My heart goes out today to Cindy McCain, to all the members of John McCain’s family. Our country has lost a leader who had a conscience and the courage to be guided by it. I feel lucky to have known him. I don’t know where we will be without him.
John McCain faced many tragedies and setbacks in his life, and I imagine that many people remembering him in the coming days will focus on those. But he was also one of the most effective Congressional leaders of our time, from his efforts to curb corruption in our politics, to his stewardship of legislation confronting tyrants and human rights abusers, to his insistence on regular order in the Senate, to passing the law that outlawed torture. I went to see him after he won the torture ban in 2005, mostly to look back and say thank you, and his first question was “what’s next?” That’s why he experienced so many setbacks – when he saw a challenge at home or overseas, whether climate change or our broken immigration system or the uprisings of the Arab Spring, he never calculated the odds of success; he just tried to do what he thought was right. And the more lost and honorable and lonely the cause, the more he wanted to get in the fight.
In 2012, after the United States had helped the Libyan people topple the Qaddafi regime, an effort he had championed, I told him that the new government there was imprisoning African migrants in brutal conditions. So he got on a plane and confronted the problem himself. I will always remember the incredible sight of John McCain going from cell to cell in a Libyan prison, with several other bemused Senators and terrified US embassy staff trailing behind him, hearing out the inmates and jabbing his finger in the chest of the warden demanding to know if he was torturing people.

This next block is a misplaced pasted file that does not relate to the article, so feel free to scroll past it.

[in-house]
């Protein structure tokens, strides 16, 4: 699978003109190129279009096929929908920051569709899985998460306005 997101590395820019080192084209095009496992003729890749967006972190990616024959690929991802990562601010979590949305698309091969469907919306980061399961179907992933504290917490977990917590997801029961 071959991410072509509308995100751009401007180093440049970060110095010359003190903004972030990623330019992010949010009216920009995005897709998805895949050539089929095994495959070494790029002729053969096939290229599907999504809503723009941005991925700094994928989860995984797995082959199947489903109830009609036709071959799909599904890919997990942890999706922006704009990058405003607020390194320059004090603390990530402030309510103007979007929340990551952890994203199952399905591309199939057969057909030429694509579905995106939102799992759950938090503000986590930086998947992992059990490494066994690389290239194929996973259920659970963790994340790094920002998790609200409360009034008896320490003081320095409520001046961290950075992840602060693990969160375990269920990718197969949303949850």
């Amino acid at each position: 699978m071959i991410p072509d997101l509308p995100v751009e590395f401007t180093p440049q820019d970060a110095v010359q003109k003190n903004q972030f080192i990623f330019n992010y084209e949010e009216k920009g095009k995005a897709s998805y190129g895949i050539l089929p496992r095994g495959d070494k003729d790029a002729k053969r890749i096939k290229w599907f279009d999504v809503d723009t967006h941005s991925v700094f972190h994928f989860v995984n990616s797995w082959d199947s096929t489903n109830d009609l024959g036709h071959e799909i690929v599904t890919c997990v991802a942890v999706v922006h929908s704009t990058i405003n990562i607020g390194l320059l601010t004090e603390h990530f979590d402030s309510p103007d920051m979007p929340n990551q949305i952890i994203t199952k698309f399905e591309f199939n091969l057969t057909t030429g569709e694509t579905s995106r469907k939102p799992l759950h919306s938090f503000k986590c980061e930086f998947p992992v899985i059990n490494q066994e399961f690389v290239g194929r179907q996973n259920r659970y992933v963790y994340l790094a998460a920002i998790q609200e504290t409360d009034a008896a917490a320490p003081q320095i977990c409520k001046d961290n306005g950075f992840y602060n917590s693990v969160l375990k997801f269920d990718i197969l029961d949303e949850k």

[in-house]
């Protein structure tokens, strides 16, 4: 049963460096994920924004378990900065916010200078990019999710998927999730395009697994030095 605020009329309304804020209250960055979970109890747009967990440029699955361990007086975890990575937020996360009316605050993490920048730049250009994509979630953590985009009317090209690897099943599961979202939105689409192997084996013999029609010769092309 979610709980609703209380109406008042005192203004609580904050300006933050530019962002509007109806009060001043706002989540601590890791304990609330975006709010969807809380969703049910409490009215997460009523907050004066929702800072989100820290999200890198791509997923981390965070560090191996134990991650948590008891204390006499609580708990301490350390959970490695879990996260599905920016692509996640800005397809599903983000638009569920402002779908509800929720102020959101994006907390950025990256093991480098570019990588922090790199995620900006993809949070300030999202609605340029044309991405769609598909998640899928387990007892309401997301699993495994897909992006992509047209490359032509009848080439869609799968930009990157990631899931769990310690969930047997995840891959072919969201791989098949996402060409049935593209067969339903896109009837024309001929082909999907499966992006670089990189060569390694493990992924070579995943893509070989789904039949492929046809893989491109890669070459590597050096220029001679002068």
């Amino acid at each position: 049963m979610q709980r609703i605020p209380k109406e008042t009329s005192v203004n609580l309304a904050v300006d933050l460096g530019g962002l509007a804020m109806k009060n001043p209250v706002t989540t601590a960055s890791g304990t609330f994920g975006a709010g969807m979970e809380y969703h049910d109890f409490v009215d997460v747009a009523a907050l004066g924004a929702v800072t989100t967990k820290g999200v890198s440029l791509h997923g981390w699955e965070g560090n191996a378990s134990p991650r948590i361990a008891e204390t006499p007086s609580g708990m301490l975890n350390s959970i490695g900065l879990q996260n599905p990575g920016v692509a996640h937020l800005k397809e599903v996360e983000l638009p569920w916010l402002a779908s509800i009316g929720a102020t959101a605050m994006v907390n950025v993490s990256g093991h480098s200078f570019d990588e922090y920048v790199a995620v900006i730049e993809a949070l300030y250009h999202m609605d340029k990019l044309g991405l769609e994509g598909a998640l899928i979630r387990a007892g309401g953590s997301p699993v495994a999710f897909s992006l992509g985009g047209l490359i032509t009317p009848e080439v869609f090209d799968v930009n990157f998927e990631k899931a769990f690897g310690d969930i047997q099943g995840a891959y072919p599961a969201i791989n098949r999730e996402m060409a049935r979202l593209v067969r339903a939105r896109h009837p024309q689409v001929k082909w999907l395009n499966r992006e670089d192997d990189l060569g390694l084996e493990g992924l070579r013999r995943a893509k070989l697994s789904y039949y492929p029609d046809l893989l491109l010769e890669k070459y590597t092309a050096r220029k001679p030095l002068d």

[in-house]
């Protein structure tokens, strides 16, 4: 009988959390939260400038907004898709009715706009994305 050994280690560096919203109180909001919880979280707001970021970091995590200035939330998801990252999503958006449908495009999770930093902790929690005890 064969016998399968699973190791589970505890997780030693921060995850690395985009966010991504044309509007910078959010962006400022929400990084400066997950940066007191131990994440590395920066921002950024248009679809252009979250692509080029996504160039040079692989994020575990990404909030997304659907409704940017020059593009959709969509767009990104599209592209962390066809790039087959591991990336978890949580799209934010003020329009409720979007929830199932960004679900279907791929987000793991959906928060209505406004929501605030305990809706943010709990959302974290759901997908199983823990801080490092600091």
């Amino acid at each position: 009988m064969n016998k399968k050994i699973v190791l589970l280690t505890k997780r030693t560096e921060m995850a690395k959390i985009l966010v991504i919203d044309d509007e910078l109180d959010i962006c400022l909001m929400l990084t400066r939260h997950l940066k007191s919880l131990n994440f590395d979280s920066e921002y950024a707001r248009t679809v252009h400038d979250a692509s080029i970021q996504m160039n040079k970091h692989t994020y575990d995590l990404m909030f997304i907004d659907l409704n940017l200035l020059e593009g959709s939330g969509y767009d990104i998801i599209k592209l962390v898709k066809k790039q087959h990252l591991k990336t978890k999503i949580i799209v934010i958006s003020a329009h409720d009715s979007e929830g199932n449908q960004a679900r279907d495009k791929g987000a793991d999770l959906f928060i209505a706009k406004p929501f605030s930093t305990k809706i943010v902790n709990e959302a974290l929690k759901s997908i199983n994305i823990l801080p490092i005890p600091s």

In 2014, he said some kind words at my confirmation hearing to be an Assistant Secretary of State. In reply, I recalled a scene that happened at the Boston Marathon bombing the year before. Right after the bombs exploded, most of the people there ran away from the blast, but there were a few who ran in the opposite direction, straight for the fire and the smoke. They had no idea what they would find there or how much danger they were in; they just knew there were people there who needed help, and so they ran straight for the trouble. That is how I will remember John McCain. He was a man who ran straight at the hardest problems even when the risks were high and the rewards for himself very small.
He was always brutally honest with himself. He hated dogma and could change his mind when the facts and common decency demanded it. As he had many occasions to say in the last year of his life, he insisted on a politics that seeks solutions to problems, not scapegoats. We have never needed these qualities more in our leaders.
We will honor him by trying to live up to his example. We will help him rest in peace by fighting our hearts out for the country he loved and for the ideals that make it worth fighting for.